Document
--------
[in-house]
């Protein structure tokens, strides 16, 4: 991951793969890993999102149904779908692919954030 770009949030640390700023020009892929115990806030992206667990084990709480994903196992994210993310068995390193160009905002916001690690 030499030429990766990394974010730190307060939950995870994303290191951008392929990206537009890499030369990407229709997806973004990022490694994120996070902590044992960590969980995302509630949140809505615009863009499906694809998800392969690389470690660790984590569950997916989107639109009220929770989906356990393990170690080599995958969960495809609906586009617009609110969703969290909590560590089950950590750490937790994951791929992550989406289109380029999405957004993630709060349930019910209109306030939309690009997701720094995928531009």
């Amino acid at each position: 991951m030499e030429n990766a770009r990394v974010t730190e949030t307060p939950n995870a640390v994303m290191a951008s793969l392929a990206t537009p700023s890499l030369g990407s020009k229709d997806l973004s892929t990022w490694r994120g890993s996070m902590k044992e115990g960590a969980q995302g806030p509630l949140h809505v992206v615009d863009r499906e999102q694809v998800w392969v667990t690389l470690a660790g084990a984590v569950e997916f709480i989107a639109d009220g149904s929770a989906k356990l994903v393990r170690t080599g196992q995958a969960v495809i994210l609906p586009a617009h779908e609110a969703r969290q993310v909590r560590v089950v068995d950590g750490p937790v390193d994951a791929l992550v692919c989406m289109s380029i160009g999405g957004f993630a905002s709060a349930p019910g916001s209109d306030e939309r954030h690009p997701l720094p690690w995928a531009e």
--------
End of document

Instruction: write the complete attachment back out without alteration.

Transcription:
[in-house]
């Protein structure tokens, strides 16, 4: 991951793969890993999102149904779908692919954030 770009949030640390700023020009892929115990806030992206667990084990709480994903196992994210993310068995390193160009905002916001690690 030499030429990766990394974010730190307060939950995870994303290191951008392929990206537009890499030369990407229709997806973004990022490694994120996070902590044992960590969980995302509630949140809505615009863009499906694809998800392969690389470690660790984590569950997916989107639109009220929770989906356990393990170690080599995958969960495809609906586009617009609110969703969290909590560590089950950590750490937790994951791929992550989406289109380029999405957004993630709060349930019910209109306030939309690009997701720094995928531009």
């Amino acid at each position: 991951m030499e030429n990766a770009r990394v974010t730190e949030t307060p939950n995870a640390v994303m290191a951008s793969l392929a990206t537009p700023s890499l030369g990407s020009k229709d997806l973004s892929t990022w490694r994120g890993s996070m902590k044992e115990g960590a969980q995302g806030p509630l949140h809505v992206v615009d863009r499906e999102q694809v998800w392969v667990t690389l470690a660790g084990a984590v569950e997916f709480i989107a639109d009220g149904s929770a989906k356990l994903v393990r170690t080599g196992q995958a969960v495809i994210l609906p586009a617009h779908e609110a969703r969290q993310v909590r560590v089950v068995d950590g750490p937790v390193d994951a791929l992550v692919c989406m289109s380029i160009g999405g957004f993630a905002s709060a349930p019910g916001s209109d306030e939309r954030h690009p997701l720094p690690w995928a531009e």